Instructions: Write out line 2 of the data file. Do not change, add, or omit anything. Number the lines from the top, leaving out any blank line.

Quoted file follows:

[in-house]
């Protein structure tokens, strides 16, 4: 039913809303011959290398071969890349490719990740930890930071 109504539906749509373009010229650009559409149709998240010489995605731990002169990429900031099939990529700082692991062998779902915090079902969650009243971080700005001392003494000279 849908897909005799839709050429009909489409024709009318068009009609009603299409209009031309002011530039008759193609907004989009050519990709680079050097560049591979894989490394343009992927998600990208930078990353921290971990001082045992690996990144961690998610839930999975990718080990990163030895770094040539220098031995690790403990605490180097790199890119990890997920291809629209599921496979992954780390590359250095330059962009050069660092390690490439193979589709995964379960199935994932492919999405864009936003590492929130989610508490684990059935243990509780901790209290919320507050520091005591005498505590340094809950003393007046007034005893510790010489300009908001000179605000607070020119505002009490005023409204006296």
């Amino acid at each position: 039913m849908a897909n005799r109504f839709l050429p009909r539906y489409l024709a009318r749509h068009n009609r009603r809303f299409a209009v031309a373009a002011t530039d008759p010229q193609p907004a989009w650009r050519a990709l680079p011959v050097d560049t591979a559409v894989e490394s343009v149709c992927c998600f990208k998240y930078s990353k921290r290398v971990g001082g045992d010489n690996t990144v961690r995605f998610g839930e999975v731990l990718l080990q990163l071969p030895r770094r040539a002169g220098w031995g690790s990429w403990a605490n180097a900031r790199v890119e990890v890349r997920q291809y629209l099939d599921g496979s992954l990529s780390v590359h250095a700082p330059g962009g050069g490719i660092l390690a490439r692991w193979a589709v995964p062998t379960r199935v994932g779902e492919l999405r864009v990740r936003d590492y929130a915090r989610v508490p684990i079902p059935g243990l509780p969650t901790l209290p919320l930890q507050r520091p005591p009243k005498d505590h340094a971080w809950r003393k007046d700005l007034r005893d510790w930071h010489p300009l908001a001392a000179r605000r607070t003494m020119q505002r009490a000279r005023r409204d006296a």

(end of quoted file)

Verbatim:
């Protein structure tokens, strides 16, 4: 039913809303011959290398071969890349490719990740930890930071 109504539906749509373009010229650009559409149709998240010489995605731990002169990429900031099939990529700082692991062998779902915090079902969650009243971080700005001392003494000279 849908897909005799839709050429009909489409024709009318068009009609009603299409209009031309002011530039008759193609907004989009050519990709680079050097560049591979894989490394343009992927998600990208930078990353921290971990001082045992690996990144961690998610839930999975990718080990990163030895770094040539220098031995690790403990605490180097790199890119990890997920291809629209599921496979992954780390590359250095330059962009050069660092390690490439193979589709995964379960199935994932492919999405864009936003590492929130989610508490684990059935243990509780901790209290919320507050520091005591005498505590340094809950003393007046007034005893510790010489300009908001000179605000607070020119505002009490005023409204006296």